Rugby has a sleeping pill problem all right. It's called the Super 15. What a yawn.
Blues coach John Kirwan might have over-simplified the solution, claiming the world would be put right if only halfbacks could feed scrums minus the guiding hand of the referees.
But at least Kirwan was addressing a real and major issue, the state of the actual game on the field, a factor - although certainly not the only one - in a lack of audience participation to match rugby's alleged place as a "religion". Kirwan's urgency was fantastic, and much welcomed.
If only it would spread to HQ. Because down at the NZRU, it's another planet. Black suits. Black cars. And celebrations over black ink.
While the rest of us wade through eternal scrum delays, erratic/poor form from the New Zealand sides and the regular sight of sparsely populated stadiums, chief executive Steve Tew was euphoric over the latest financial figures.
Standing proudly on his mountain of cash, Tew was moved to praise that most wondrous of events, the All Blacks' clash against Japan last year.
That low-grade exhibition test netted the NZRU a bag of loot. It represents the rugby mantra, a game ruled by remote control, obsessed by Brand All Blacks and its earning potential. Never mind that the All Blacks v Japan is a competitive joke.
Nothing has been the same since the All Black bosses, with the NZRU's support, yanked an entire test squad out of much of the Super competition in 2007. Since then, the rugby honchos' answer to just about everything is stabbing more flags on their world map when they aren't waffling on about the Olympics.
The only reason the NZRU gets away with its relative lack of interest in anything below All Blacks level is the lack of team sport opposition. The NZRU's influence also stifles criticism. No football code in Australia would dare pull a stunt like ripping the best players out of a competition.
There are pockets of enthusiasm, yes, absolutely. And some of the most enthusiastic fans I meet are new New Zealanders. But there are also a lot of old rugby supporters who can't give a toss about the game right now, and new audiences lost. Games attracting only moderate interest are paraded as local derbies. Genuine tribalism though, like we see in overseas sport, is dead.
The white knights are the All Blacks. Their hold on New Zealand is as strong as ever. The production line of players is mainly impressive. So long as the All Blacks sweep most of the things placed before them, this fatuous kingdom won't crumble, the problems won't be laid bare. But nothing lasts forever, not even All Black invincibility in the professional age. Maybe that's when the NZRU will come crawling back to us. Then again, maybe they won't even need us then. A few more games in Tokyo anyone?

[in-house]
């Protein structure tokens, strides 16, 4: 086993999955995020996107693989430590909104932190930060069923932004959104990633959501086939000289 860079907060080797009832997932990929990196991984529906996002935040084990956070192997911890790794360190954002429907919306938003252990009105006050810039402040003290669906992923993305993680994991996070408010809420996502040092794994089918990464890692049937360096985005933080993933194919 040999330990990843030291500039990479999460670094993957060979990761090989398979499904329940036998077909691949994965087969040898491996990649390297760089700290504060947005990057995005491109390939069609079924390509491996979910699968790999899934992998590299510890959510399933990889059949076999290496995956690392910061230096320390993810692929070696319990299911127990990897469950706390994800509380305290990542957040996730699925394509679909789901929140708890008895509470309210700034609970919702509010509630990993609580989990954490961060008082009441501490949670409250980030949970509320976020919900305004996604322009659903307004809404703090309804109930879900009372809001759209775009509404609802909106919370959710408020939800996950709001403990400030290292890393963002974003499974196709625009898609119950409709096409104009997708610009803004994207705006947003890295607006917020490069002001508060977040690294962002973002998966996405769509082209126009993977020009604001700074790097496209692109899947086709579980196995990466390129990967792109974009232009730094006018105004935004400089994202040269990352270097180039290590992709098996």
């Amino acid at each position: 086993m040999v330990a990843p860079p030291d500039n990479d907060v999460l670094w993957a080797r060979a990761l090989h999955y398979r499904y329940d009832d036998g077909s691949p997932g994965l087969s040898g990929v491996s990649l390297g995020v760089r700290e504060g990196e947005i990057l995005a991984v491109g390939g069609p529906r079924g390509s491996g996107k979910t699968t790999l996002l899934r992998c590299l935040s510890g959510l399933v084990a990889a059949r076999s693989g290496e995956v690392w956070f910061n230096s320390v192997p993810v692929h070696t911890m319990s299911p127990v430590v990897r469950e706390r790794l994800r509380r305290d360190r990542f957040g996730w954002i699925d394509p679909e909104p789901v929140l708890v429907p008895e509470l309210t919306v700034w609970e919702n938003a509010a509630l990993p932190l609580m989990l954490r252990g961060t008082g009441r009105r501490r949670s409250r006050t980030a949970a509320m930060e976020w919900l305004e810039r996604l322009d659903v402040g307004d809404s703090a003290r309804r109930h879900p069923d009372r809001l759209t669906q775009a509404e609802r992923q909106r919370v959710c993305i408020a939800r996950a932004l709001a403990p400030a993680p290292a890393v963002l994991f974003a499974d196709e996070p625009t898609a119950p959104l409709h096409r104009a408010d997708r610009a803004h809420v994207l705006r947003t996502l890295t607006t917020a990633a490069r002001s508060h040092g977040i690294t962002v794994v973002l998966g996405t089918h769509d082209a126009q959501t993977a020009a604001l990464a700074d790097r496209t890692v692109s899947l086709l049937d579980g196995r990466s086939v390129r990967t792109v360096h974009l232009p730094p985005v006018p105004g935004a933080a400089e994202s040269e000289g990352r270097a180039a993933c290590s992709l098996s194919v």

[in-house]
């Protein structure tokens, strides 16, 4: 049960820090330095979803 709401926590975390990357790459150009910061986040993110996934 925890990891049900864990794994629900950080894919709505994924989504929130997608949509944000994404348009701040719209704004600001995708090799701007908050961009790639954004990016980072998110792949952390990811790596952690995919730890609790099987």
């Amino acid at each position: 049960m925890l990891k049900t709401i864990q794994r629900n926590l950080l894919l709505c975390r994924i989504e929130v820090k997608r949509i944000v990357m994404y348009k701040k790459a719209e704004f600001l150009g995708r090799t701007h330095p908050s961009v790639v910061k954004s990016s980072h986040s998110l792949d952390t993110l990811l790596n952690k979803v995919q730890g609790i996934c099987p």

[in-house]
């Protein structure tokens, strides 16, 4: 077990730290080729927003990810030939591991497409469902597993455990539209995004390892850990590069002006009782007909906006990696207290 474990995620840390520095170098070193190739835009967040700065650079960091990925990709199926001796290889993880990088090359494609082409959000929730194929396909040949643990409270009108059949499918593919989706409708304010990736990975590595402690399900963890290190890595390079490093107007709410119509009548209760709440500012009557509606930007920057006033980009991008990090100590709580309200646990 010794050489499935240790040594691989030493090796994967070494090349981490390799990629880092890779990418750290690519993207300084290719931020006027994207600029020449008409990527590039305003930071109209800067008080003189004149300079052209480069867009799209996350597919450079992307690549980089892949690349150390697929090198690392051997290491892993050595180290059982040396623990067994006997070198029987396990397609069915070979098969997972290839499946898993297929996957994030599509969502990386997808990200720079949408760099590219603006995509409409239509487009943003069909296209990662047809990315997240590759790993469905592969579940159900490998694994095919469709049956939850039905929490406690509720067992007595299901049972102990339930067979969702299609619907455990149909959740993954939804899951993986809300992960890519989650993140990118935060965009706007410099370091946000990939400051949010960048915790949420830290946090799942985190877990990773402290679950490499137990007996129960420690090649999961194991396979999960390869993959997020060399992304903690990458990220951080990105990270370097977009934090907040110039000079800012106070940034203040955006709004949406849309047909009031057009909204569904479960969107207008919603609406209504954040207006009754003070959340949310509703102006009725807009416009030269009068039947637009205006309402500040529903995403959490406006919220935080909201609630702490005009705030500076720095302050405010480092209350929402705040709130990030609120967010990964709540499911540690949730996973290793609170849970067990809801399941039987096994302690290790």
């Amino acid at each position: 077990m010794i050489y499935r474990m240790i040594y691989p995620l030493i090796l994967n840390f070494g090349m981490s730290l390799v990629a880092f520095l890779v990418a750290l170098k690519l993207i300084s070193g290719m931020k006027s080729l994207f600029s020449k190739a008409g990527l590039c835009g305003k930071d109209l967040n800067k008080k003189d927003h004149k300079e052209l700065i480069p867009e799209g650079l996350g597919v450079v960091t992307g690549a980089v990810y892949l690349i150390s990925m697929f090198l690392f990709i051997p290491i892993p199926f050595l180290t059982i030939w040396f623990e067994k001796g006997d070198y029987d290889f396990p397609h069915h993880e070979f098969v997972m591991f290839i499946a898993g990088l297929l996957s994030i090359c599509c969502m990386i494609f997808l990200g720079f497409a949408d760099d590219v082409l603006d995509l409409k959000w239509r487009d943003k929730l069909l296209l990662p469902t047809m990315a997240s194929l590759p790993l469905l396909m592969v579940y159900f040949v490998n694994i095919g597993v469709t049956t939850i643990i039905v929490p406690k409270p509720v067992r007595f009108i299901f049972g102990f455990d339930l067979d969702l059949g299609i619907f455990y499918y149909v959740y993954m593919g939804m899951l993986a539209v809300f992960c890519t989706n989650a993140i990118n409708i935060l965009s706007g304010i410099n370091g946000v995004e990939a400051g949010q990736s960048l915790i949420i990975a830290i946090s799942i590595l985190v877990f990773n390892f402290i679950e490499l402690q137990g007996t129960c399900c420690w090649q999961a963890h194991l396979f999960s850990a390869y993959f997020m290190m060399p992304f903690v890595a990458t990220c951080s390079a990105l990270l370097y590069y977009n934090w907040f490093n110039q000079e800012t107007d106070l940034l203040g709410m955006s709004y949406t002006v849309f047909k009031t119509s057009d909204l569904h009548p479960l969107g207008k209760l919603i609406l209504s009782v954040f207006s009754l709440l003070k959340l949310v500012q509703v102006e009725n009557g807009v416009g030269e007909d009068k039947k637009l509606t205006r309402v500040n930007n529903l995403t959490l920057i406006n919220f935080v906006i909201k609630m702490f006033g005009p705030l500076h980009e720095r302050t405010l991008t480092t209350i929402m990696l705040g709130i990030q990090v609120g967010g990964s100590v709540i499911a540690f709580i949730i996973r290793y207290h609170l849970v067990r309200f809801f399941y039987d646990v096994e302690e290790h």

Tinkering over, form will now dictate? Really? Kirwan is off his rocker if he used the first five Super 15 rounds to trial some players, as he implies. For starters, this is precisely the attitude which has destroyed the mana of the competition. Secondly, the Super 15 isn't long enough to adopt that attitude.
Every point is precious in the hunt for playoff spots. What Kirwan actually means is that some of his initial plans didn't work out. But once a tinkerer, always a tinkerer.
To these eyes, the lack of highest quality power locks leaves a damaging hole in the Blues' operation and aspirations whereas other problems are not beyond repair. The Blues are misfiring, but they still have tremendous firepower.
The NRL should throw the book at Jordan McLean, but its timing is off. McLean is the Melbourne Storm player whose lifting tackle has caused a dreadful spinal injury to Alex McKinnon of the Newcastle Knights.
Just as there is a new, strident attitude to shoulder charges and concussion, players have to fully accept that any form of lifting tackle is an absolute no-no. McLean clearly put an arm between McKinnon's legs.
The NRL could make a major point here. The severity of the injury will remind players of their obligations and the dangers. But - and this is a big but - effectively suspending McLean pending a hearing is not justice. He has been stood down by the PR-obsessed NRL for the Storm's next game, and his hearing postponed indefinitely out of respect to McKinnon and his family. McLean might not want to play anyway, but that is his choice, not the NRL's. McLean also deserves his day in court without prejudice.
Thomas Leuluai took a while to grow on this punter. But grow he did, because he's a combative little bugger who likes to mix it in the trenches for the Warriors.
If he can add heart in the halves, so be it, even though utility Leuluai is not the most gifted of playmakers. It's great to see he is back from injury to face a resurgent Wests Tigers on Saturday. Leuluai is back, but elsewhere ... on past form the club will come up with another new jersey design for this match in Wellington.